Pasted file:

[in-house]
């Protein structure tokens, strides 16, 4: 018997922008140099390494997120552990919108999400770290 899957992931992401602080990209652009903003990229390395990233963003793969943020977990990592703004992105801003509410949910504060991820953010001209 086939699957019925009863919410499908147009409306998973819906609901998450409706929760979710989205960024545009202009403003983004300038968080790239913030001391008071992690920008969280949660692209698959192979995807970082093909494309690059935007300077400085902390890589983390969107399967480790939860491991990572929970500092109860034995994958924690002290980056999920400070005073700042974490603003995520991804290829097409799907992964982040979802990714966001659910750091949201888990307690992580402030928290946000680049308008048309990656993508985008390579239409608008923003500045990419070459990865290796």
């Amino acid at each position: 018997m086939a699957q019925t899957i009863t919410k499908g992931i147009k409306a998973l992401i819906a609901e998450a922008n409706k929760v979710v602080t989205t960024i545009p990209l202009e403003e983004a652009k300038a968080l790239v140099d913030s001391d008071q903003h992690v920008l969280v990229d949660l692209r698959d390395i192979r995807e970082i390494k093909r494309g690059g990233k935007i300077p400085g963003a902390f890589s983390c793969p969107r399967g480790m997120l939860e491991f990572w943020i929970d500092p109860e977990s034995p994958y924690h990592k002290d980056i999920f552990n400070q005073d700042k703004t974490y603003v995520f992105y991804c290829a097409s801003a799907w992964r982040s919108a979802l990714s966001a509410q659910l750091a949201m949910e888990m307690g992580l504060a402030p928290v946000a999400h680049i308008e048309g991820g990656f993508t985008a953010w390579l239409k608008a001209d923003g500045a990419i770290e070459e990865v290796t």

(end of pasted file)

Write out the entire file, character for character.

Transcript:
[in-house]
């Protein structure tokens, strides 16, 4: 018997922008140099390494997120552990919108999400770290 899957992931992401602080990209652009903003990229390395990233963003793969943020977990990592703004992105801003509410949910504060991820953010001209 086939699957019925009863919410499908147009409306998973819906609901998450409706929760979710989205960024545009202009403003983004300038968080790239913030001391008071992690920008969280949660692209698959192979995807970082093909494309690059935007300077400085902390890589983390969107399967480790939860491991990572929970500092109860034995994958924690002290980056999920400070005073700042974490603003995520991804290829097409799907992964982040979802990714966001659910750091949201888990307690992580402030928290946000680049308008048309990656993508985008390579239409608008923003500045990419070459990865290796």
């Amino acid at each position: 018997m086939a699957q019925t899957i009863t919410k499908g992931i147009k409306a998973l992401i819906a609901e998450a922008n409706k929760v979710v602080t989205t960024i545009p990209l202009e403003e983004a652009k300038a968080l790239v140099d913030s001391d008071q903003h992690v920008l969280v990229d949660l692209r698959d390395i192979r995807e970082i390494k093909r494309g690059g990233k935007i300077p400085g963003a902390f890589s983390c793969p969107r399967g480790m997120l939860e491991f990572w943020i929970d500092p109860e977990s034995p994958y924690h990592k002290d980056i999920f552990n400070q005073d700042k703004t974490y603003v995520f992105y991804c290829a097409s801003a799907w992964r982040s919108a979802l990714s966001a509410q659910l750091a949201m949910e888990m307690g992580l504060a402030p928290v946000a999400h680049i308008e048309g991820g990656f993508t985008a953010w390579l239409k608008a001209d923003g500045a990419i770290e070459e990865v290796t």